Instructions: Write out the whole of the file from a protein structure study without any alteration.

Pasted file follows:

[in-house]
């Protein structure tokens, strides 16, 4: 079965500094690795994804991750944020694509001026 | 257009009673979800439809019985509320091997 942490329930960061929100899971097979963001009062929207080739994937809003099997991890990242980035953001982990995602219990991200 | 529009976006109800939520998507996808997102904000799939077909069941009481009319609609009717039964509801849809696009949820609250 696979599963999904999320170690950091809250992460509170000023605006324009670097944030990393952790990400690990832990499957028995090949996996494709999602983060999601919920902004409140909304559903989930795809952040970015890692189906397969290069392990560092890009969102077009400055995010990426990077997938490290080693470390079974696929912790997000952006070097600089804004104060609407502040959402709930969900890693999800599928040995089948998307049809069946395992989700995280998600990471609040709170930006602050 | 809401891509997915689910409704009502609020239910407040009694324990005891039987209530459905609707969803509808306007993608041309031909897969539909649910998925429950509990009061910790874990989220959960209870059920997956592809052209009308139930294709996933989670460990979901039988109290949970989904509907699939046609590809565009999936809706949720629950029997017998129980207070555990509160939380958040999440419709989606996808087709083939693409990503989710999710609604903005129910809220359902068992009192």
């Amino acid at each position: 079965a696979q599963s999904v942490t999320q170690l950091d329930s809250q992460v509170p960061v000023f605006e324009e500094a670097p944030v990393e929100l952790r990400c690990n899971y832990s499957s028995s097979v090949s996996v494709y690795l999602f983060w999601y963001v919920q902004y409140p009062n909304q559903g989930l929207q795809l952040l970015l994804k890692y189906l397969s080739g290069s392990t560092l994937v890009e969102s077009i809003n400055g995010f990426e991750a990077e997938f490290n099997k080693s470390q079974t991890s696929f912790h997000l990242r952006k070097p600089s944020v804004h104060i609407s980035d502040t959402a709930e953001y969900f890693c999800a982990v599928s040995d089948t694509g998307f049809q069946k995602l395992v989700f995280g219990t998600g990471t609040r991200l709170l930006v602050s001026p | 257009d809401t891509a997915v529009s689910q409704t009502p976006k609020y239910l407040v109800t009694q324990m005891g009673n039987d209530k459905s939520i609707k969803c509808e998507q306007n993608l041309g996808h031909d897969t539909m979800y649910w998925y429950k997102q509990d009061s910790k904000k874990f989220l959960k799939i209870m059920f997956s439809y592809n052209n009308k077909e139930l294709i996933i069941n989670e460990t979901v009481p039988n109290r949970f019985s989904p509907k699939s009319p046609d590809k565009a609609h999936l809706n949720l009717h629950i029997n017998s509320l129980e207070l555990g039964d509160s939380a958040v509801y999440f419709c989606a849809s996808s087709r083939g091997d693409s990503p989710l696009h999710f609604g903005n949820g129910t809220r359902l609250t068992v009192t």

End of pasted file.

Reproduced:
[in-house]
């Protein structure tokens, strides 16, 4: 079965500094690795994804991750944020694509001026 | 257009009673979800439809019985509320091997 942490329930960061929100899971097979963001009062929207080739994937809003099997991890990242980035953001982990995602219990991200 | 529009976006109800939520998507996808997102904000799939077909069941009481009319609609009717039964509801849809696009949820609250 696979599963999904999320170690950091809250992460509170000023605006324009670097944030990393952790990400690990832990499957028995090949996996494709999602983060999601919920902004409140909304559903989930795809952040970015890692189906397969290069392990560092890009969102077009400055995010990426990077997938490290080693470390079974696929912790997000952006070097600089804004104060609407502040959402709930969900890693999800599928040995089948998307049809069946395992989700995280998600990471609040709170930006602050 | 809401891509997915689910409704009502609020239910407040009694324990005891039987209530459905609707969803509808306007993608041309031909897969539909649910998925429950509990009061910790874990989220959960209870059920997956592809052209009308139930294709996933989670460990979901039988109290949970989904509907699939046609590809565009999936809706949720629950029997017998129980207070555990509160939380958040999440419709989606996808087709083939693409990503989710999710609604903005129910809220359902068992009192």
């Amino acid at each position: 079965a696979q599963s999904v942490t999320q170690l950091d329930s809250q992460v509170p960061v000023f605006e324009e500094a670097p944030v990393e929100l952790r990400c690990n899971y832990s499957s028995s097979v090949s996996v494709y690795l999602f983060w999601y963001v919920q902004y409140p009062n909304q559903g989930l929207q795809l952040l970015l994804k890692y189906l397969s080739g290069s392990t560092l994937v890009e969102s077009i809003n400055g995010f990426e991750a990077e997938f490290n099997k080693s470390q079974t991890s696929f912790h997000l990242r952006k070097p600089s944020v804004h104060i609407s980035d502040t959402a709930e953001y969900f890693c999800a982990v599928s040995d089948t694509g998307f049809q069946k995602l395992v989700f995280g219990t998600g990471t609040r991200l709170l930006v602050s001026p | 257009d809401t891509a997915v529009s689910q409704t009502p976006k609020y239910l407040v109800t009694q324990m005891g009673n039987d209530k459905s939520i609707k969803c509808e998507q306007n993608l041309g996808h031909d897969t539909m979800y649910w998925y429950k997102q509990d009061s910790k904000k874990f989220l959960k799939i209870m059920f997956s439809y592809n052209n009308k077909e139930l294709i996933i069941n989670e460990t979901v009481p039988n109290r949970f019985s989904p509907k699939s009319p046609d590809k565009a609609h999936l809706n949720l009717h629950i029997n017998s509320l129980e207070l555990g039964d509160s939380a958040v509801y999440f419709c989606a849809s996808s087709r083939g091997d693409s990503p989710l696009h999710f609604g903005n949820g129910t809220r359902l609250t068992v009192t």